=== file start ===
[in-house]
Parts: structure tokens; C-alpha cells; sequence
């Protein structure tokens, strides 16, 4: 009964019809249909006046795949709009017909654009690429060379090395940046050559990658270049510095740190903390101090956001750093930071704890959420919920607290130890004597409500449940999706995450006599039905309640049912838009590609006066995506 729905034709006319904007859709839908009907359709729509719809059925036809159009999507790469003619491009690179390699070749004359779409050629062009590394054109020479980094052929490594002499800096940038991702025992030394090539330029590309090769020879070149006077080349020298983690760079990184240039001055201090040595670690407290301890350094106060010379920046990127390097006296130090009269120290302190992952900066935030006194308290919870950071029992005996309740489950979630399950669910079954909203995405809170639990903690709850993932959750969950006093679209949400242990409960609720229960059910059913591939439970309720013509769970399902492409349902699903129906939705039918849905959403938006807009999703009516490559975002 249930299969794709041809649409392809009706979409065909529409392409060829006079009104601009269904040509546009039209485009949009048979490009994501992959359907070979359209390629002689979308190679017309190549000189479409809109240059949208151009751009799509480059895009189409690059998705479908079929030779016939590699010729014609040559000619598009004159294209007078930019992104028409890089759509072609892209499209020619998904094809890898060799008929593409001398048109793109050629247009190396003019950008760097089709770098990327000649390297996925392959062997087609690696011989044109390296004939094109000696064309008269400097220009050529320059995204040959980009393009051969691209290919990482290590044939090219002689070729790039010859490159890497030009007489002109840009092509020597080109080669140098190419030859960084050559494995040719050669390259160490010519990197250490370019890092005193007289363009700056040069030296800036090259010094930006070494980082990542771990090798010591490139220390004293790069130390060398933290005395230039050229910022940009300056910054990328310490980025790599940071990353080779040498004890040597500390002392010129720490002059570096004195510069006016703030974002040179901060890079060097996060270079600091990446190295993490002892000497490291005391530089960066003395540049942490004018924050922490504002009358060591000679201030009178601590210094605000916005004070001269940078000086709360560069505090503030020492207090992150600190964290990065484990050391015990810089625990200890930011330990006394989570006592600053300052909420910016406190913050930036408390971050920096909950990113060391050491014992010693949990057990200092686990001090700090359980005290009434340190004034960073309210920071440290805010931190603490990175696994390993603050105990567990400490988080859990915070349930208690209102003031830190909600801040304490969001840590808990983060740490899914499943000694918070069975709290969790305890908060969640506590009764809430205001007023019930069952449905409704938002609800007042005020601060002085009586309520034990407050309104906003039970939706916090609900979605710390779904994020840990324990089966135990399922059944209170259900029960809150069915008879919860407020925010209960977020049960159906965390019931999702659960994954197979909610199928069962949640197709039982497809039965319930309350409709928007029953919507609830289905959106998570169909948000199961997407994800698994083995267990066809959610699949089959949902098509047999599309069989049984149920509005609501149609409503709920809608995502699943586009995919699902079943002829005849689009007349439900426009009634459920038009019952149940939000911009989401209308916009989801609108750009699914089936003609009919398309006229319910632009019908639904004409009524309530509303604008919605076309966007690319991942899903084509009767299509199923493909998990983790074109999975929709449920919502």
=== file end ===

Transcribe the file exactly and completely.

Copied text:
[in-house]
Parts: structure tokens; C-alpha cells; sequence
């Protein structure tokens, strides 16, 4: 009964019809249909006046795949709009017909654009690429060379090395940046050559990658270049510095740190903390101090956001750093930071704890959420919920607290130890004597409500449940999706995450006599039905309640049912838009590609006066995506 729905034709006319904007859709839908009907359709729509719809059925036809159009999507790469003619491009690179390699070749004359779409050629062009590394054109020479980094052929490594002499800096940038991702025992030394090539330029590309090769020879070149006077080349020298983690760079990184240039001055201090040595670690407290301890350094106060010379920046990127390097006296130090009269120290302190992952900066935030006194308290919870950071029992005996309740489950979630399950669910079954909203995405809170639990903690709850993932959750969950006093679209949400242990409960609720229960059910059913591939439970309720013509769970399902492409349902699903129906939705039918849905959403938006807009999703009516490559975002 249930299969794709041809649409392809009706979409065909529409392409060829006079009104601009269904040509546009039209485009949009048979490009994501992959359907070979359209390629002689979308190679017309190549000189479409809109240059949208151009751009799509480059895009189409690059998705479908079929030779016939590699010729014609040559000619598009004159294209007078930019992104028409890089759509072609892209499209020619998904094809890898060799008929593409001398048109793109050629247009190396003019950008760097089709770098990327000649390297996925392959062997087609690696011989044109390296004939094109000696064309008269400097220009050529320059995204040959980009393009051969691209290919990482290590044939090219002689070729790039010859490159890497030009007489002109840009092509020597080109080669140098190419030859960084050559494995040719050669390259160490010519990197250490370019890092005193007289363009700056040069030296800036090259010094930006070494980082990542771990090798010591490139220390004293790069130390060398933290005395230039050229910022940009300056910054990328310490980025790599940071990353080779040498004890040597500390002392010129720490002059570096004195510069006016703030974002040179901060890079060097996060270079600091990446190295993490002892000497490291005391530089960066003395540049942490004018924050922490504002009358060591000679201030009178601590210094605000916005004070001269940078000086709360560069505090503030020492207090992150600190964290990065484990050391015990810089625990200890930011330990006394989570006592600053300052909420910016406190913050930036408390971050920096909950990113060391050491014992010693949990057990200092686990001090700090359980005290009434340190004034960073309210920071440290805010931190603490990175696994390993603050105990567990400490988080859990915070349930208690209102003031830190909600801040304490969001840590808990983060740490899914499943000694918070069975709290969790305890908060969640506590009764809430205001007023019930069952449905409704938002609800007042005020601060002085009586309520034990407050309104906003039970939706916090609900979605710390779904994020840990324990089966135990399922059944209170259900029960809150069915008879919860407020925010209960977020049960159906965390019931999702659960994954197979909610199928069962949640197709039982497809039965319930309350409709928007029953919507609830289905959106998570169909948000199961997407994800698994083995267990066809959610699949089959949902098509047999599309069989049984149920509005609501149609409503709920809608995502699943586009995919699902079943002829005849689009007349439900426009009634459920038009019952149940939000911009989401209308916009989801609108750009699914089936003609009919398309006229319910632009019908639904004409009524309530509303604008919605076309966007690319991942899903084509009767299509199923493909998990983790074109999975929709449920919502």